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Fantasy Writing Tips from Tricia Levenseller

fantasy guest authors writing a series of novels Jun 06, 2021
fantasy writing tips

 If you’re looking for fantasy writing tips, you’d be hard-pressed to find a better source than Tricia Levenseller, the bestselling author of six YA fantasy books including The Shadows Between Us and the Daughter of the Pirate King duology. Her latest novel is Blade of Secrets.

Here, she shares her eight top tips for fantasy writing, to help beginners get started on their epic saga, or seasoned writers sharpen up their speculative fiction. You’ll be building a unique and engrossing fantasy world in no time!

 

8 fantasy fiction tips from Tricia Levenseller 

consider fantasy stories with a character who leads the reader by example

  1. Start with a hero or heroine (make them a fierce badass e.g. a girl monster slayer)

  2. Pick your sub-genre (e.g. high fantasy, urban fantasy, dystopian, sword and sorcery, dark fantasy...)

  3. Forget about what the market wants and write for you

  4. Have your cake and eat it; combine the things you love your way in your fantasy world

  5. Build a fantasy world that works for your combo

  6. Drive the plot according to your main character’s overt and covert wants and needs

  7. Add the familiar element or trope from the fantasy genre – literally pick a preference: (e.g. the chosen one, the dark lord, talking animals, the mentor, medieval magic (unicorns, elves etc.))

  8. Divide the quest, story or quite literally the map of the world into parts

 

I didn’t start by writing fantasy

a storyteller navigates reality for the reader by creating a good fantasy story

When I decided to try writing a book for the first time, I’d been given this horrible piece of advice: write what you knowIf we all followed this advice, there could be no fantasy novels. None of us have ever experienced the wild fantasy worlds that our imaginations conjure up, or met the weird and wonderful fantasy characters that populate them.

But at the time, I was just seventeen years old. I didn’t know what I was doing, only that I had a love of books and reading. For a school project, I decided to try my hand at writing the beginning of a novel. So, like the beginner I was, I followed the advice I was given.

Being a girl in high school, my book was, naturally, about a girl in high school. That’s what I knew. It was a contemporary romance, because even in my early attempts at writing, I couldn’t figure out how to write a book without romance. It had no plot. It had no driving force. It was just me rambling about this girl and all the things she hated about school.

When I decided to try writing a book for the first time, I’d been given this horrible piece of advice: write what you know. If we all followed this advice, there could be no fantasy novels. 

To give seventeen-year-old Tricia some credit, she managed to write 40,000 words on that project, which is impressive given the fact that the novel lacked said plot – and without a plot, any meaningful character development is hard to come by.

That first attempt at a novel also featured a lengthy prologue that had no relevance to the story whatsoever, and a rather unfortunate meet-cute in a public bathroom. Thank goodness, it will never see the light of day.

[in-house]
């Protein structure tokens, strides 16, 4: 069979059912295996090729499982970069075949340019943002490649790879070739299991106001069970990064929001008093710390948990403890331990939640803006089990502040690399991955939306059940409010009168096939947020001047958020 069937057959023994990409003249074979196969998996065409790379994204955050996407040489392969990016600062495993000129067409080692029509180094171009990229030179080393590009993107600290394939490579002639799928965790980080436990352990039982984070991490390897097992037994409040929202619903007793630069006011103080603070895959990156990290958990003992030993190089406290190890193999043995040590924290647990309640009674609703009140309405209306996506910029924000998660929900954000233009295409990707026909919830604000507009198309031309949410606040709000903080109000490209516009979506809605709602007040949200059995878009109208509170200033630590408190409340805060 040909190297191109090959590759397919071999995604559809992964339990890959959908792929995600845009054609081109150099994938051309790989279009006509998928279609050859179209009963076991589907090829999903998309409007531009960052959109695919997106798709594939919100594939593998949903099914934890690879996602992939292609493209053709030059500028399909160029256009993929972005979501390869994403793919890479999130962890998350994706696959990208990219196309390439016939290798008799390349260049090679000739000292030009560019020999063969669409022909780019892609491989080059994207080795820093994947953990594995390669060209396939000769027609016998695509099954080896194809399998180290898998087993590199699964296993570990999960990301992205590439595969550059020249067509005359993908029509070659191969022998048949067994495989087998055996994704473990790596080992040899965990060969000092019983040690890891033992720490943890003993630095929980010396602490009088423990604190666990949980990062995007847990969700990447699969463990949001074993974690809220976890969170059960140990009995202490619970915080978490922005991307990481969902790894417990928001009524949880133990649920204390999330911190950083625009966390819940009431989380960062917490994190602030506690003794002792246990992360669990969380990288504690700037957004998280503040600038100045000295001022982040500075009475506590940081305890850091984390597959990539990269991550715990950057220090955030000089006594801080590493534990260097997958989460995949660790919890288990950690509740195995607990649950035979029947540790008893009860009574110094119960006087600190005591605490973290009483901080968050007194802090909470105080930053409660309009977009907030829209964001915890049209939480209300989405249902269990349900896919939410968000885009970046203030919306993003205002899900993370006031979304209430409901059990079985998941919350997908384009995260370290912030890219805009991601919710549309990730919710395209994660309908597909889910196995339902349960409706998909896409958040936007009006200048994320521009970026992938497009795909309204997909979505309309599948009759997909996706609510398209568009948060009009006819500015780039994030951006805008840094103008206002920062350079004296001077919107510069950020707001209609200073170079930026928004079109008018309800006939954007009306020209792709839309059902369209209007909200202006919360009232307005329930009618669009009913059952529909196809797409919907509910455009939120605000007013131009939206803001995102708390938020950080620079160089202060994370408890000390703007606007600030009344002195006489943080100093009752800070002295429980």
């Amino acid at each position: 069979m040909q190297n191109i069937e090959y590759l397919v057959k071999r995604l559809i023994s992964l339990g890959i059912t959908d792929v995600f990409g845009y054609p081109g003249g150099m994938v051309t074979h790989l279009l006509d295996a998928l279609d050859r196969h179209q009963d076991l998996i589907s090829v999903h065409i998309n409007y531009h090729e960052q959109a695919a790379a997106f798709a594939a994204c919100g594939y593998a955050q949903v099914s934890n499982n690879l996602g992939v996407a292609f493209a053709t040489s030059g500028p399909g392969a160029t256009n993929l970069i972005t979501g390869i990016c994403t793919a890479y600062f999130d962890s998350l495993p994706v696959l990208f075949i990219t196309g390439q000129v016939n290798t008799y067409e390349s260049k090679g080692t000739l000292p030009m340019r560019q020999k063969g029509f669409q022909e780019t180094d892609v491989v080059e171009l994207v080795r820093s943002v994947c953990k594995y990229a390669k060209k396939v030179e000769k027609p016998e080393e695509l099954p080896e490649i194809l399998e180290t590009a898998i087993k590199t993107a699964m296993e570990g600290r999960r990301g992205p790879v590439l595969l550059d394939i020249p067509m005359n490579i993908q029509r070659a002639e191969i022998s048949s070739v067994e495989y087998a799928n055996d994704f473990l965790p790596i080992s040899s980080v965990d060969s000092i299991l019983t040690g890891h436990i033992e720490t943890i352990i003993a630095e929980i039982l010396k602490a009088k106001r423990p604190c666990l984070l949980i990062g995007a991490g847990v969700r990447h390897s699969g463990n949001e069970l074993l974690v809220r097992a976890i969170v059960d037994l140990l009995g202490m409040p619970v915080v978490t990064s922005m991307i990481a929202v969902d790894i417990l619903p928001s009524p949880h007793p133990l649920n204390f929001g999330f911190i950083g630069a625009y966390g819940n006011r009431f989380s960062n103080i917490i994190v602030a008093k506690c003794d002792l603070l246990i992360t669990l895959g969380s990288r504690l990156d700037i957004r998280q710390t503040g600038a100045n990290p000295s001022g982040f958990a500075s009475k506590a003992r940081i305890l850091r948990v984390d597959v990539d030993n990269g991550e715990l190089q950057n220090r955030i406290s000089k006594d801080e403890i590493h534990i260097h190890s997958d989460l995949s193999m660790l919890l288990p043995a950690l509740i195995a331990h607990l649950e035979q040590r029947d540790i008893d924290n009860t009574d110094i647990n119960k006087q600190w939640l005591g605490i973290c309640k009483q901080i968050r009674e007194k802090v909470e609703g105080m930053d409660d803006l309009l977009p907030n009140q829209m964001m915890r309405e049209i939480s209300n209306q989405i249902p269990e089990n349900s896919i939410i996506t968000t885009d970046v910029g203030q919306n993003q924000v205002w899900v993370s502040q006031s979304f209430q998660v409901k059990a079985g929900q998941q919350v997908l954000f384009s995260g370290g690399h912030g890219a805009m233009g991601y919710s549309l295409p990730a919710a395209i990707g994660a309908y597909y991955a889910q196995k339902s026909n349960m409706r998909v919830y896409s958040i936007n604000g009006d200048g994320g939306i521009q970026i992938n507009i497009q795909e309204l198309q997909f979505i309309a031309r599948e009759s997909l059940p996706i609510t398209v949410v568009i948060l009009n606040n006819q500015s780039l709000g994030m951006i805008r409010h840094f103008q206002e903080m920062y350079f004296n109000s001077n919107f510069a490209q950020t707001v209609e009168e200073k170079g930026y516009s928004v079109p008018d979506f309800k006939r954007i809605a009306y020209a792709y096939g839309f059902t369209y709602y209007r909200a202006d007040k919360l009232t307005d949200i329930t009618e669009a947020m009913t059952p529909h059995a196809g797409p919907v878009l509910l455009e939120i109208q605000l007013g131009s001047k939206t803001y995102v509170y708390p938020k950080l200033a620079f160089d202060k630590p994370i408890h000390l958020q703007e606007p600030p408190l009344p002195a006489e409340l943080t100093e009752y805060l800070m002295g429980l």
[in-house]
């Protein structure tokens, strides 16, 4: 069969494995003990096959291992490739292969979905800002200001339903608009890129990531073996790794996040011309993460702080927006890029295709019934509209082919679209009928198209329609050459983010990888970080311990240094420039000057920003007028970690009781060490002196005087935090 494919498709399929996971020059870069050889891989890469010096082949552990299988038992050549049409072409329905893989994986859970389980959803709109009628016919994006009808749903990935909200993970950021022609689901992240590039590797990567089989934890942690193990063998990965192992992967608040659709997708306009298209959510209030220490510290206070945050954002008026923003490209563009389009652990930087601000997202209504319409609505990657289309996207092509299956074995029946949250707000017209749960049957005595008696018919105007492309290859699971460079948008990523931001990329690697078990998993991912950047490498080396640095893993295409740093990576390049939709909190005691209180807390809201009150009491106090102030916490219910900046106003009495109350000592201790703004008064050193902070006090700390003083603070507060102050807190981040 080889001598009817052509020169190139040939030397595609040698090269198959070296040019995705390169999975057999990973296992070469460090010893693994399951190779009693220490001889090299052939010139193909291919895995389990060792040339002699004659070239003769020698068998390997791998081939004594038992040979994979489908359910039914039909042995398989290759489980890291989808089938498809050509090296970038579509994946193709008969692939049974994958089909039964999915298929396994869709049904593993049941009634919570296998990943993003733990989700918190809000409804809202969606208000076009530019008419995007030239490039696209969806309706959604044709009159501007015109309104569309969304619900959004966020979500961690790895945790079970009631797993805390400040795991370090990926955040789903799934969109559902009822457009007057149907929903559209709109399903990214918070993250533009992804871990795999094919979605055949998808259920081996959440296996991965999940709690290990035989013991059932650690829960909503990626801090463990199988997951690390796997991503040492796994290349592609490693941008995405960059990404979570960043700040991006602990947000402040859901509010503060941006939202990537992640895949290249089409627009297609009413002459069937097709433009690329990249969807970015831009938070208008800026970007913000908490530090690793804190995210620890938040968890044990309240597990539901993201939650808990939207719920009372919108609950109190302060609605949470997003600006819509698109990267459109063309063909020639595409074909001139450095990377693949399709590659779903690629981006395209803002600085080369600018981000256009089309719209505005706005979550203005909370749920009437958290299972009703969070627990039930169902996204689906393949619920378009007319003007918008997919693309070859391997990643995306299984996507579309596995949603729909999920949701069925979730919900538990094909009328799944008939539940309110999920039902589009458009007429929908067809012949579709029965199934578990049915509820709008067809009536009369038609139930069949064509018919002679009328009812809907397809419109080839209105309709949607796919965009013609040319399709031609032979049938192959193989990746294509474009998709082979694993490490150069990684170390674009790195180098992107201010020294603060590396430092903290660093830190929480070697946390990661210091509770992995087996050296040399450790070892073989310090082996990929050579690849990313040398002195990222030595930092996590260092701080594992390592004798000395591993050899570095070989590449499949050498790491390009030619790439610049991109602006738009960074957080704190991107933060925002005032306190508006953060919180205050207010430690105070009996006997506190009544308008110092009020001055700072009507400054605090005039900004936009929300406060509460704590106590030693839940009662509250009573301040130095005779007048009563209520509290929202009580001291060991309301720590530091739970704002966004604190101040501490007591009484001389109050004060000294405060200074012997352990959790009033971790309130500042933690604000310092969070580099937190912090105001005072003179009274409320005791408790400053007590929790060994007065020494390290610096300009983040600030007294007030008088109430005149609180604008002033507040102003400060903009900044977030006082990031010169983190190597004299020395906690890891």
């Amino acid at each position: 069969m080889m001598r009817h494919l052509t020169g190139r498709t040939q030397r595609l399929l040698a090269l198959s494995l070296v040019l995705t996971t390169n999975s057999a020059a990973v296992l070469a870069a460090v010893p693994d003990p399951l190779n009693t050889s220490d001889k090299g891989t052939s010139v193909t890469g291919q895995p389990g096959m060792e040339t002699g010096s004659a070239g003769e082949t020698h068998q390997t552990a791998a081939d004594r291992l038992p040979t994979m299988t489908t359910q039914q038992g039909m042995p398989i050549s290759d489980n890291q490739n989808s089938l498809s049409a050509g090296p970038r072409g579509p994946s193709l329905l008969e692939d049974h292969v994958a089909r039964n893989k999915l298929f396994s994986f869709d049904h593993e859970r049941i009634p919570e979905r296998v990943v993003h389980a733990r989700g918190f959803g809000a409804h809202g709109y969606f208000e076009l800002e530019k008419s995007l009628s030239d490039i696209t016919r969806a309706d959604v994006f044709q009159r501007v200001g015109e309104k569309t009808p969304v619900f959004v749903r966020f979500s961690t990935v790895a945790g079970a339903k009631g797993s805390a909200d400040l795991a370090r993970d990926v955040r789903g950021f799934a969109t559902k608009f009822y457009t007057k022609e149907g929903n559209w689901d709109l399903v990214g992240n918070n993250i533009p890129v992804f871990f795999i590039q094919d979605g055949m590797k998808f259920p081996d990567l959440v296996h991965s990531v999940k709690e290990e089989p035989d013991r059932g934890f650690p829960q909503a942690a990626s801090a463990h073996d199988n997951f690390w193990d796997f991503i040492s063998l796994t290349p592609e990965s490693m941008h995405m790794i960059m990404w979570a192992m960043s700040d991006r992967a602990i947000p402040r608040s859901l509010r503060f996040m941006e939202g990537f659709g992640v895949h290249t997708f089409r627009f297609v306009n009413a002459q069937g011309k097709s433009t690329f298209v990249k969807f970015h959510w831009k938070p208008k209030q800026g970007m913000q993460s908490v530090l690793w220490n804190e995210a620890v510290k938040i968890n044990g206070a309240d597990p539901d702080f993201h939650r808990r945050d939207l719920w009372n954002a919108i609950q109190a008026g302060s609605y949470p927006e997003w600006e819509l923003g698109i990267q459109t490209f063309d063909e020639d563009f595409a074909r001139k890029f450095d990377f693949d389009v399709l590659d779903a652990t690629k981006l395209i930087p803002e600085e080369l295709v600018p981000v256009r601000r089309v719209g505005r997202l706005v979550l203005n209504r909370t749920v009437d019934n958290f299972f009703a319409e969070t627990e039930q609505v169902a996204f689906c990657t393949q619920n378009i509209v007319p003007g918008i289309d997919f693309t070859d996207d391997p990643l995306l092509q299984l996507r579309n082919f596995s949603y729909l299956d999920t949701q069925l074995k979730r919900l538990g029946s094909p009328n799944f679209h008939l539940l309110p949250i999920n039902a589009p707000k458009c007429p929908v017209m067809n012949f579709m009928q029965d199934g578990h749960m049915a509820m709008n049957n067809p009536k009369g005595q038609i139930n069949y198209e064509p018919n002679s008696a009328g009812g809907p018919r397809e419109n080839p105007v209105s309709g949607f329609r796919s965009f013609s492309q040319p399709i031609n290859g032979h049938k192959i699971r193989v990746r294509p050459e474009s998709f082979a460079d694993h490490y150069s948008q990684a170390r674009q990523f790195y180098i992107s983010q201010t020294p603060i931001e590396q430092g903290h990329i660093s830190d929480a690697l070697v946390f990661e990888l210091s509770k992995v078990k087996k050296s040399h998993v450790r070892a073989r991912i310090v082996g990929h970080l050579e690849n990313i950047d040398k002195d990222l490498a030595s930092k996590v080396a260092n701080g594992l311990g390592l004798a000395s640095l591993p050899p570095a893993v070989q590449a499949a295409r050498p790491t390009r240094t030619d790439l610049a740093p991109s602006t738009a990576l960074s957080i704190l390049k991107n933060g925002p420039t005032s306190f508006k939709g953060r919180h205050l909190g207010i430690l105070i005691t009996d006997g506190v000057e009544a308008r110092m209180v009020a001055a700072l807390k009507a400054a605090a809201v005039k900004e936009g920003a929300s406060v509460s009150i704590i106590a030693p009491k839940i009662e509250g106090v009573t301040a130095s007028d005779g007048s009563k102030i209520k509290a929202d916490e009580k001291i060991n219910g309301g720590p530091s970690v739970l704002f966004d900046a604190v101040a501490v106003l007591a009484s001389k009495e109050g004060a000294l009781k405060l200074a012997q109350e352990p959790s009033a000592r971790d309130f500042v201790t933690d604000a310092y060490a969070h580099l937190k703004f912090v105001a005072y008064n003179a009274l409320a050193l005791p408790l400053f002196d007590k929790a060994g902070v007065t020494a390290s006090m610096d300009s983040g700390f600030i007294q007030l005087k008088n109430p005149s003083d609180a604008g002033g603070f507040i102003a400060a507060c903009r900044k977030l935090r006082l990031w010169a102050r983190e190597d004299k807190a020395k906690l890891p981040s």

Because I petered out. The story became uninteresting to me after a while, so I stopped. I got another idea for a different contemporary romance and started that one. This time, I only made it about 15,000 words before I became bored with it.

 

I had to make space for writing

Then I went to college. Life got really hard, and I put my full focus into my schooling. When I went to visit home for the summer, Mom and I made a deal: she wouldn’t make me get a summer job if I finished a book. I was suffering from some pretty serious anxiety at the time, so I jumped at the opportunity.

And I tried something new. I gave myself permission to write what I didn’t know: I decided to try my hand at writing fantasy fiction

I crafted an urban fantasy story about a girl who discovers she’s the only female of her half-demon, half-human race. On top of that, she’s a monster slayer with special abilities. I realised fantasy characters could be wickedly fun to write, and revelled in the infinite possibilities of character development.

That’s when I discovered my true calling: fantasy and action/adventure. Because I finished that book in five months, edited it for four months, queried it for three days, waited on an agent to read it for two weeks, and then boom: nineteen-year-old Tricia had an agent for her urban fantasy novel titled The Curse of Beauty.

 

Setbacks can be blessings when writing fantasy

Forget about the genre and write the fantasy novel for which you would be a reader

But life never turns out the way we expect.

I had an agent who was subpar, at best, in his enthusiasm in finding a publisher for my fantasy novel. A year went by; nobody wanted it.

I wrote a second book, a high fantasy, where I discovered that I much prefer writing in a fantasy world rather than the real, modern world, which was an important realisation. I’m so glad that first book never sold because I would be stuck as a writer of urban fantasy novels (publishers like to brand you early and keep you in your lane).

Alas, book two also never sold. Book three was flat-out rejected by my agent. It never went out to publishers, which turned out to be a good thing in its own way, because then I started book four.

I decided to forget worrying about what my agent would like or what I thought publishers wanted – something first time fantasy writers might struggle with, but which I heartily recommend.